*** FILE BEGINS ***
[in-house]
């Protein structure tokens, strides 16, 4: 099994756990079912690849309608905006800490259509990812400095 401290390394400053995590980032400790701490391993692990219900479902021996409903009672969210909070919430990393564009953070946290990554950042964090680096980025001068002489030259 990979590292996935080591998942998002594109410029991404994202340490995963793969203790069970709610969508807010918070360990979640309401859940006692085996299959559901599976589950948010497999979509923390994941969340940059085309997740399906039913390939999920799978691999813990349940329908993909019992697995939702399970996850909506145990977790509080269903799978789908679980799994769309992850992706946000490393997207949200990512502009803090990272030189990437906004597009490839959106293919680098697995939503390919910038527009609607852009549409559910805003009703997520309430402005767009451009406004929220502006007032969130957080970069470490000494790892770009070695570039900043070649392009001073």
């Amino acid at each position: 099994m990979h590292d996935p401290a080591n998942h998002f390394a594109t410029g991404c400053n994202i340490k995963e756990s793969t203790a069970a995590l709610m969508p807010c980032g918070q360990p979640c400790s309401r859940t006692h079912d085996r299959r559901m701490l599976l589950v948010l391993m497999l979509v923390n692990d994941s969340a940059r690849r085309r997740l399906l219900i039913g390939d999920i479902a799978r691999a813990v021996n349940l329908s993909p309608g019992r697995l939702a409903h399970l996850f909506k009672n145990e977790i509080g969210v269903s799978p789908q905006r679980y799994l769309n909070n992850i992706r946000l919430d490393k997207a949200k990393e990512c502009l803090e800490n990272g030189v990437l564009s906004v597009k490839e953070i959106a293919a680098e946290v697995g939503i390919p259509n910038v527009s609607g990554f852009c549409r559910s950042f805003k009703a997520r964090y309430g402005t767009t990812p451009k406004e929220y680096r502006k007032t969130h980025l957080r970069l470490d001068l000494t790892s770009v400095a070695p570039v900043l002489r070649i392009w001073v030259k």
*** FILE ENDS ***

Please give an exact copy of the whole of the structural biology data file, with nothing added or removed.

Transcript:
[in-house]
């Protein structure tokens, strides 16, 4: 099994756990079912690849309608905006800490259509990812400095 401290390394400053995590980032400790701490391993692990219900479902021996409903009672969210909070919430990393564009953070946290990554950042964090680096980025001068002489030259 990979590292996935080591998942998002594109410029991404994202340490995963793969203790069970709610969508807010918070360990979640309401859940006692085996299959559901599976589950948010497999979509923390994941969340940059085309997740399906039913390939999920799978691999813990349940329908993909019992697995939702399970996850909506145990977790509080269903799978789908679980799994769309992850992706946000490393997207949200990512502009803090990272030189990437906004597009490839959106293919680098697995939503390919910038527009609607852009549409559910805003009703997520309430402005767009451009406004929220502006007032969130957080970069470490000494790892770009070695570039900043070649392009001073």
């Amino acid at each position: 099994m990979h590292d996935p401290a080591n998942h998002f390394a594109t410029g991404c400053n994202i340490k995963e756990s793969t203790a069970a995590l709610m969508p807010c980032g918070q360990p979640c400790s309401r859940t006692h079912d085996r299959r559901m701490l599976l589950v948010l391993m497999l979509v923390n692990d994941s969340a940059r690849r085309r997740l399906l219900i039913g390939d999920i479902a799978r691999a813990v021996n349940l329908s993909p309608g019992r697995l939702a409903h399970l996850f909506k009672n145990e977790i509080g969210v269903s799978p789908q905006r679980y799994l769309n909070n992850i992706r946000l919430d490393k997207a949200k990393e990512c502009l803090e800490n990272g030189v990437l564009s906004v597009k490839e953070i959106a293919a680098e946290v697995g939503i390919p259509n910038v527009s609607g990554f852009c549409r559910s950042f805003k009703a997520r964090y309430g402005t767009t990812p451009k406004e929220y680096r502006k007032t969130h980025l957080r970069l470490d001068l000494t790892s770009v400095a070695p570039v900043l002489r070649i392009w001073v030259k």